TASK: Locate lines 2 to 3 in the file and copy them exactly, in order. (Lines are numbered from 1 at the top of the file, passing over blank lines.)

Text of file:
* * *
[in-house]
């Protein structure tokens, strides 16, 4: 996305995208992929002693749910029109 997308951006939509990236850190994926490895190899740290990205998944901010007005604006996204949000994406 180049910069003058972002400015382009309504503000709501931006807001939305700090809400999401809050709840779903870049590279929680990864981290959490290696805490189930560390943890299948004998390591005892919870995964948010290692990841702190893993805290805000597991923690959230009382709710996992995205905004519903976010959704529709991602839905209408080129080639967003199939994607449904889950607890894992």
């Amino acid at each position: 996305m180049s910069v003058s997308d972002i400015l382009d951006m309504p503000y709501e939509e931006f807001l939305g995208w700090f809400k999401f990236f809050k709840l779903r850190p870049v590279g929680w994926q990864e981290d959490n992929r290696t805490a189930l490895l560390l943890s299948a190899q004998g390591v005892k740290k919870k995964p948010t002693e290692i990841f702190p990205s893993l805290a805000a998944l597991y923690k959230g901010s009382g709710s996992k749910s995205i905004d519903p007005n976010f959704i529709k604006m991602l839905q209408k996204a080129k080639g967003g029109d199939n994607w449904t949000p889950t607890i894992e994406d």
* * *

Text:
């Protein structure tokens, strides 16, 4: 996305995208992929002693749910029109 997308951006939509990236850190994926490895190899740290990205998944901010007005604006996204949000994406 180049910069003058972002400015382009309504503000709501931006807001939305700090809400999401809050709840779903870049590279929680990864981290959490290696805490189930560390943890299948004998390591005892919870995964948010290692990841702190893993805290805000597991923690959230009382709710996992995205905004519903976010959704529709991602839905209408080129080639967003199939994607449904889950607890894992």
């Amino acid at each position: 996305m180049s910069v003058s997308d972002i400015l382009d951006m309504p503000y709501e939509e931006f807001l939305g995208w700090f809400k999401f990236f809050k709840l779903r850190p870049v590279g929680w994926q990864e981290d959490n992929r290696t805490a189930l490895l560390l943890s299948a190899q004998g390591v005892k740290k919870k995964p948010t002693e290692i990841f702190p990205s893993l805290a805000a998944l597991y923690k959230g901010s009382g709710s996992k749910s995205i905004d519903p007005n976010f959704i529709k604006m991602l839905q209408k996204a080129k080639g967003g029109d199939n994607w449904t949000p889950t607890i894992e994406d």